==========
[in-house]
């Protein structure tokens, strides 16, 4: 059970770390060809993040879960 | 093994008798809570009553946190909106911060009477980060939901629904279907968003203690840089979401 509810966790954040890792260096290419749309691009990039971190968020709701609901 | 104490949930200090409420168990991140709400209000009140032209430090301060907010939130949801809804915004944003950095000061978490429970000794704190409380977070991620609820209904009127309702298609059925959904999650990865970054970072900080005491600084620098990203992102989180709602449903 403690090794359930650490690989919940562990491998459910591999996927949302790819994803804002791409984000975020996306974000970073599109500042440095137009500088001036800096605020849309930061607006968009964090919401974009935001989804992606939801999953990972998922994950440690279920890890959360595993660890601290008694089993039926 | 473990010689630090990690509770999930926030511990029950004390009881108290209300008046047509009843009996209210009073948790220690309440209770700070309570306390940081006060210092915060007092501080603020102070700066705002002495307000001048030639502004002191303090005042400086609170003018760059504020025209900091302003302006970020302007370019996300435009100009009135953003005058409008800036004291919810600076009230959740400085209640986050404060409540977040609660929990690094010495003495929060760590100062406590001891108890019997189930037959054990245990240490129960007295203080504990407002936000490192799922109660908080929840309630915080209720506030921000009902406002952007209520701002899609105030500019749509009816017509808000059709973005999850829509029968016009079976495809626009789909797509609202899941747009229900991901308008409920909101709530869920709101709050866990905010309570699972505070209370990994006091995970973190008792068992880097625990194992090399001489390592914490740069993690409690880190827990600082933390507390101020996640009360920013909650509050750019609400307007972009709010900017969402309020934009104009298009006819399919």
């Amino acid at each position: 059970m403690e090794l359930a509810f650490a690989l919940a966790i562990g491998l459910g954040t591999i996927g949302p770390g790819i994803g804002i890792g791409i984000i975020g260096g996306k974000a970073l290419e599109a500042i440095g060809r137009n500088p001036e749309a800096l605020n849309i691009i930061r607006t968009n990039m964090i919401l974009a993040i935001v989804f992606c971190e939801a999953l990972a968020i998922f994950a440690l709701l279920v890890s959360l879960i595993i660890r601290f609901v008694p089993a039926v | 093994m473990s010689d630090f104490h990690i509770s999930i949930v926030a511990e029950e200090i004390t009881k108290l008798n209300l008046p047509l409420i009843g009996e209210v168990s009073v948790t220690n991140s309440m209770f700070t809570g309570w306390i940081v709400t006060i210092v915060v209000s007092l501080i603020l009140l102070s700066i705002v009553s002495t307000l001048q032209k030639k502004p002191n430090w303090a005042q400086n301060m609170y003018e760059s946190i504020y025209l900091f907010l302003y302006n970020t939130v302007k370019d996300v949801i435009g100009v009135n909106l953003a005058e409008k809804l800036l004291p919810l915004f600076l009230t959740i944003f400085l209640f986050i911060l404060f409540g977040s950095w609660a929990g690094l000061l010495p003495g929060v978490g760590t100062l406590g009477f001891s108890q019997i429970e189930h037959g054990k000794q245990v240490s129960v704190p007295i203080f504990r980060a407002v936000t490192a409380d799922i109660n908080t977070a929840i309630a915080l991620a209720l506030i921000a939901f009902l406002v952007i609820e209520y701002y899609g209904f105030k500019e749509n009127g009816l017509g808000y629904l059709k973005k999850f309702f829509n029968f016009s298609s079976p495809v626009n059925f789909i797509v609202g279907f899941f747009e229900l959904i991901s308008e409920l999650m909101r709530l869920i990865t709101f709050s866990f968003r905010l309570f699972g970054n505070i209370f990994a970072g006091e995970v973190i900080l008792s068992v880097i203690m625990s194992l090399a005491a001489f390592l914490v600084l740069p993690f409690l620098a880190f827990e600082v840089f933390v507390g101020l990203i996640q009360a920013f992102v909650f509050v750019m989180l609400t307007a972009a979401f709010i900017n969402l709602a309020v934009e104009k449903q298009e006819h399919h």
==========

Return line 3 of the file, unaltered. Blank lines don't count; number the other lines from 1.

């Amino acid at each position: 059970m403690e090794l359930a509810f650490a690989l919940a966790i562990g491998l459910g954040t591999i996927g949302p770390g790819i994803g804002i890792g791409i984000i975020g260096g996306k974000a970073l290419e599109a500042i440095g060809r137009n500088p001036e749309a800096l605020n849309i691009i930061r607006t968009n990039m964090i919401l974009a993040i935001v989804f992606c971190e939801a999953l990972a968020i998922f994950a440690l709701l279920v890890s959360l879960i595993i660890r601290f609901v008694p089993a039926v | 093994m473990s010689d630090f104490h990690i509770s999930i949930v926030a511990e029950e200090i004390t009881k108290l008798n209300l008046p047509l409420i009843g009996e209210v168990s009073v948790t220690n991140s309440m209770f700070t809570g309570w306390i940081v709400t006060i210092v915060v209000s007092l501080i603020l009140l102070s700066i705002v009553s002495t307000l001048q032209k030639k502004p002191n430090w303090a005042q400086n301060m609170y003018e760059s946190i504020y025209l900091f907010l302003y302006n970020t939130v302007k370019d996300v949801i435009g100009v009135n909106l953003a005058e409008k809804l800036l004291p919810l915004f600076l009230t959740i944003f400085l209640f986050i911060l404060f409540g977040s950095w609660a929990g690094l000061l010495p003495g929060v978490g760590t100062l406590g009477f001891s108890q019997i429970e189930h037959g054990k000794q245990v240490s129960v704190p007295i203080f504990r980060a407002v936000t490192a409380d799922i109660n908080t977070a929840i309630a915080l991620a209720l506030i921000a939901f009902l406002v952007i609820e209520y701002y899609g209904f105030k500019e749509n009127g009816l017509g808000y629904l059709k973005k999850f309702f829509n029968f016009s298609s079976p495809v626009n059925f789909i797509v609202g279907f899941f747009e229900l959904i991901s308008e409920l999650m909101r709530l869920i990865t709101f709050s866990f968003r905010l309570f699972g970054n505070i209370f990994a970072g006091e995970v973190i900080l008792s068992v880097i203690m625990s194992l090399a005491a001489f390592l914490v600084l740069p993690f409690l620098a880190f827990e600082v840089f933390v507390g101020l990203i996640q009360a920013f992102v909650f509050v750019m989180l609400t307007a972009a979401f709010i900017n969402l709602a309020v934009e104009k449903q298009e006819h399919h």